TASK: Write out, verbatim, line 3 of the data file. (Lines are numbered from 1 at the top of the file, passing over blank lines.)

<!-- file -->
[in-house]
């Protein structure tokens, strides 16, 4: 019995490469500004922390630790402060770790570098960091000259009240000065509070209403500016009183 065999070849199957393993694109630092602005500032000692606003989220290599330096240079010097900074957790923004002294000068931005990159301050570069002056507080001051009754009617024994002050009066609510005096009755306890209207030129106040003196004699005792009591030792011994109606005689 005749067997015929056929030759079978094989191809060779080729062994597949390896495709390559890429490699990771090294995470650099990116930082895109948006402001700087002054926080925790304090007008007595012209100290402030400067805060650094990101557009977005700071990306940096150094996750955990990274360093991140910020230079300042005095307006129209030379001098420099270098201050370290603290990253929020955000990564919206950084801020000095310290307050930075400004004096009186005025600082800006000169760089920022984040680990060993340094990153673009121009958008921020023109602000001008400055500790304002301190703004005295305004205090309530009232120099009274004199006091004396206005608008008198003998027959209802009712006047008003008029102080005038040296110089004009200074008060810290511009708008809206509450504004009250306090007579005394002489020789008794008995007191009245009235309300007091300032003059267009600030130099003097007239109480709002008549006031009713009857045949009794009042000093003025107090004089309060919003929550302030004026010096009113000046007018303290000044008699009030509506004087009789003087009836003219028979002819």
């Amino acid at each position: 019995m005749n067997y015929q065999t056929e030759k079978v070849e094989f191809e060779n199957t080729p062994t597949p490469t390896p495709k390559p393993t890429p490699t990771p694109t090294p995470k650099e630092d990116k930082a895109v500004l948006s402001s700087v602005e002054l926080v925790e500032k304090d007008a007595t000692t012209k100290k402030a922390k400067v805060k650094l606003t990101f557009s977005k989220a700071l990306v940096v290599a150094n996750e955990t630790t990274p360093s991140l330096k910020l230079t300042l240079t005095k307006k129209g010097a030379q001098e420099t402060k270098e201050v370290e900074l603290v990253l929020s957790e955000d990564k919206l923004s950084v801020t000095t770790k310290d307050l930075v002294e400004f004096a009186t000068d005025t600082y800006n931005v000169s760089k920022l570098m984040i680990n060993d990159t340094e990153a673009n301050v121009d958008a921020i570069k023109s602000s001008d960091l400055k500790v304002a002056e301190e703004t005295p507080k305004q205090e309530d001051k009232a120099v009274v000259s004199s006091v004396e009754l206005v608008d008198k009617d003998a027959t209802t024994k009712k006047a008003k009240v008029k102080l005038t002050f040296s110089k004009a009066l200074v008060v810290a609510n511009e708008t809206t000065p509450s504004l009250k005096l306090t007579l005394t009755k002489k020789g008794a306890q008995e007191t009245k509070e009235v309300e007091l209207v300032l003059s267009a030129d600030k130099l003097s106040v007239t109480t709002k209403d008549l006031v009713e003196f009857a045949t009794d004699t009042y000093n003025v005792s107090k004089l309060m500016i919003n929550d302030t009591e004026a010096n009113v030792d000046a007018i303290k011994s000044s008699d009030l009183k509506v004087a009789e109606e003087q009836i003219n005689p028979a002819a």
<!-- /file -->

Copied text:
């Amino acid at each position: 019995m005749n067997y015929q065999t056929e030759k079978v070849e094989f191809e060779n199957t080729p062994t597949p490469t390896p495709k390559p393993t890429p490699t990771p694109t090294p995470k650099e630092d990116k930082a895109v500004l948006s402001s700087v602005e002054l926080v925790e500032k304090d007008a007595t000692t012209k100290k402030a922390k400067v805060k650094l606003t990101f557009s977005k989220a700071l990306v940096v290599a150094n996750e955990t630790t990274p360093s991140l330096k910020l230079t300042l240079t005095k307006k129209g010097a030379q001098e420099t402060k270098e201050v370290e900074l603290v990253l929020s957790e955000d990564k919206l923004s950084v801020t000095t770790k310290d307050l930075v002294e400004f004096a009186t000068d005025t600082y800006n931005v000169s760089k920022l570098m984040i680990n060993d990159t340094e990153a673009n301050v121009d958008a921020i570069k023109s602000s001008d960091l400055k500790v304002a002056e301190e703004t005295p507080k305004q205090e309530d001051k009232a120099v009274v000259s004199s006091v004396e009754l206005v608008d008198k009617d003998a027959t209802t024994k009712k006047a008003k009240v008029k102080l005038t002050f040296s110089k004009a009066l200074v008060v810290a609510n511009e708008t809206t000065p509450s504004l009250k005096l306090t007579l005394t009755k002489k020789g008794a306890q008995e007191t009245k509070e009235v309300e007091l209207v300032l003059s267009a030129d600030k130099l003097s106040v007239t109480t709002k209403d008549l006031v009713e003196f009857a045949t009794d004699t009042y000093n003025v005792s107090k004089l309060m500016i919003n929550d302030t009591e004026a010096n009113v030792d000046a007018i303290k011994s000044s008699d009030l009183k509506v004087a009789e109606e003087q009836i003219n005689p028979a002819a």